How Freelancers can Silence Imposter Syndrome

Francesca Harrall
Sep 29, 2018 · 6 min read

Trying to prove yourself in an online world filled with thousands of competitors is hard.

It seems everyone you encounter on social media these days is boasting about their latest award win, how they earned five figures last month, or how they just can’t keep up with demand from clients bashing down their door (and it’s really annoying).

It can feel very overwhelming, to tell you the truth, to be bombarded with everyone else’s success.

If freelancers like you and I pay attention to all that boasting for too long, we can get that creeping sensation that we’re not good enough.

That feeling of not being good enough, imposter syndrome, is all too common among freelancers trying to make their mark.

What is Imposter Syndrome?

Feeling like you’re a fraud of some kind.

Perceiving any kind of success you achieve is falsely given, or not deserved.

Feeling like you don’t belong.

Wondering how on Earth your clients haven’t figured out ‘the truth’ about your lack of knowledge yet.

Believing that it’s only a matter of time before you’re rumbled and everyone realises what a big fat failure you are.

Imposter syndrome is so damaging.

Do you recognise this harmful pattern of thinking in your own internal monologue?

Stop that shit right now.

Seriously.

Unless you’re actually lying about your experience and just winging it (you do you, but I don’t recommend or approve of it) then you are not a fraud.

Repeat: You. Are. Not. A. Fraud.

So stop acting like one (I know it’s not that easy of course, but keep reading).

Listen:

All of us trying to make it as a successful freelancer have moments of self-doubt. During my seven-year career as a self-employed person, I have had too many of those moments to count. Moments that have sometimes left me eating a whole family bar of Galaxy between sobs.

But it’s vital that you don’t make it a bad habit.

It’s healthy to challenge yourself at times, but what isn’t healthy for your career or your sanity is being in a constant state of self-hate and low confidence.

You deserve more than that shit.

Why is Imposter Syndrome harmful to freelancers like you?

Simply put, if you don’t think your skills, knowledge, and effort are worth anything, why the hell are potential clients going to bother working with you?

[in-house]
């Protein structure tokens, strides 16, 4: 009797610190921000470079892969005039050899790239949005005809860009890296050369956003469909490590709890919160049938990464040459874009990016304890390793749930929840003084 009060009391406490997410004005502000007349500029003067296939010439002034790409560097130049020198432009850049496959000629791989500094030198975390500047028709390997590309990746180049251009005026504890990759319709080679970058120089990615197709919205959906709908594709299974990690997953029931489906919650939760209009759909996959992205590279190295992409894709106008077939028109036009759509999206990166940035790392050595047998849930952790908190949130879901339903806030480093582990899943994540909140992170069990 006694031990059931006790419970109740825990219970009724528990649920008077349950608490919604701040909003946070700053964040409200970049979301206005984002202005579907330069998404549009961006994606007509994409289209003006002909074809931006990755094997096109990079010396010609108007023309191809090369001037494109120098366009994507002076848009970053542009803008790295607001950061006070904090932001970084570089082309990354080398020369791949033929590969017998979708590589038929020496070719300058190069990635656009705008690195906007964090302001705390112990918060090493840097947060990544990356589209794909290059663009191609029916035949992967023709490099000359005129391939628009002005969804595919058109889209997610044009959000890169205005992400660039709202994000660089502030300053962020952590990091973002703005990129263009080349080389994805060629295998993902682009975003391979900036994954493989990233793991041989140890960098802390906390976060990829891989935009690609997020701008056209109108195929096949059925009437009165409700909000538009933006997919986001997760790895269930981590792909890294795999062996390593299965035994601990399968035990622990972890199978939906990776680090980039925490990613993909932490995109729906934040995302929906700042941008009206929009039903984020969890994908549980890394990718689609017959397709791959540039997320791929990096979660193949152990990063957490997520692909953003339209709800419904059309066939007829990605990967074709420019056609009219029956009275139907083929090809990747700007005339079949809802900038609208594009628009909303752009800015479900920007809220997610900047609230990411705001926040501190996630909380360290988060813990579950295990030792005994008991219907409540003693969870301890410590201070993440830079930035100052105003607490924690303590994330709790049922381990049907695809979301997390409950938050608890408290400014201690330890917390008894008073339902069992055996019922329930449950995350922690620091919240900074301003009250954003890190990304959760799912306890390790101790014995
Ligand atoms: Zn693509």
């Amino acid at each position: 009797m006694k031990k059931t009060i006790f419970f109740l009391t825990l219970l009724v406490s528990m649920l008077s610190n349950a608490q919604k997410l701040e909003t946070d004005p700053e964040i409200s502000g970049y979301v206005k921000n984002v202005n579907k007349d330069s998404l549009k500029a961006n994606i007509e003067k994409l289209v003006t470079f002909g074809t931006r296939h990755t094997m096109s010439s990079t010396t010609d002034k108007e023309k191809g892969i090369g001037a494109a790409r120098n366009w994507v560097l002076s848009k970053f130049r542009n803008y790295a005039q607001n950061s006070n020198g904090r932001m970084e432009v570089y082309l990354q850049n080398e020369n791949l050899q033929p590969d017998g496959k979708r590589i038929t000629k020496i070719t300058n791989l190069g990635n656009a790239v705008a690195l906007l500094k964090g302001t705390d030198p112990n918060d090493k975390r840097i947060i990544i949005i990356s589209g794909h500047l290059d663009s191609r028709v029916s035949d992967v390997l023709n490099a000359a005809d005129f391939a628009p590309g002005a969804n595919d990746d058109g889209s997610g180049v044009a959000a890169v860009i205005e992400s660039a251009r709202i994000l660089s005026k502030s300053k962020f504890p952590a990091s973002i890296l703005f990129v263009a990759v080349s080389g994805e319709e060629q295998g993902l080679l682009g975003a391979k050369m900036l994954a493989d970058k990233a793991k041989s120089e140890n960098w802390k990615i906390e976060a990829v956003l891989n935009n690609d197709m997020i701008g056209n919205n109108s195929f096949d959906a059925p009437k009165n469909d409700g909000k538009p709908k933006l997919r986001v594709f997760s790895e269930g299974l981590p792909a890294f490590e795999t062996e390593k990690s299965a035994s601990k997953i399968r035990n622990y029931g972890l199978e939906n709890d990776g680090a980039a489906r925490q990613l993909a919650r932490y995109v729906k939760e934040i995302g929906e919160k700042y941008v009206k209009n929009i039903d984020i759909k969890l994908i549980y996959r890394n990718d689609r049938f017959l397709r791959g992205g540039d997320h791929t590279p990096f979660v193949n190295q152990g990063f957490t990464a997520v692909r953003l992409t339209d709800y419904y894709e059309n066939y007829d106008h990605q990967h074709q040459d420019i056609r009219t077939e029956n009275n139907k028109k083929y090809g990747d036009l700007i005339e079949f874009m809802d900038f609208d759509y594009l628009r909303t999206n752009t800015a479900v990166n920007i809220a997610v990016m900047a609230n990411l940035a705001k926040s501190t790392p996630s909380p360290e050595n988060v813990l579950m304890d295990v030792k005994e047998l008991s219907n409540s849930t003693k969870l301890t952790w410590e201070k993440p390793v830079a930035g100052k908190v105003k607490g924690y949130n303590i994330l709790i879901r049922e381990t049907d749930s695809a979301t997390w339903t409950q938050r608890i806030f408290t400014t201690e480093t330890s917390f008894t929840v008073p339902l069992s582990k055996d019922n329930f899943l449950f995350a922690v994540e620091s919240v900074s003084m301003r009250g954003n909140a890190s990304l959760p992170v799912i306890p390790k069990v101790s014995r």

Sounds harsh, but in this competitive online world, clients aren’t there to feel sorry for you, or reassure you of your expertise.

Actually, it’s the other way around.

You need to prove to clients why you’re the best choice.

So feeling like a fraud will creep into the way you act, and the way you present yourself.

And if you start showing self-doubt to people who might benefit from your skills, they probably won’t believe in you.

If they don’t believe in you, they’ll probably just find the next freelancer who they feel confident about.

See what I’m saying?

If you don’t start believing that you are worthy of success, you will sabotage any opportunities that come your way.

And that breaks my heart, to be honest, as so many talented people who could create something amazing end up quitting because of their own bad thoughts.

Maybe you have even thought of quitting the dream of being a freelancer — whether you’re toying with the idea of a self-employed life or you’ve been doing it for ten years.

I’ve been there.

But you can stop doing it, with practice, and go on to be who you want and do what you want.

You’re an adult, for fuck’s sake — why shouldn’t you have the life you want?

How to Stop Imposter Syndrome

Prove it to yourself

Next time you hear that ugly voice in your mind singing the hundredth verse of ‘I’m not Good Enough’, take a step back and actually assess if what you’re saying is true (hint: it probably isn’t).

We’re often overly harsh to ourselves about what we think we do and don’t deserve, like bagging a dream client or being able to deliver results on a challenging project.

What you need to do here is actually stop and LOOK at your achievements.

Assess the situation that you’re trying to make excuses about, and ask yourself whether it’s actually true or not.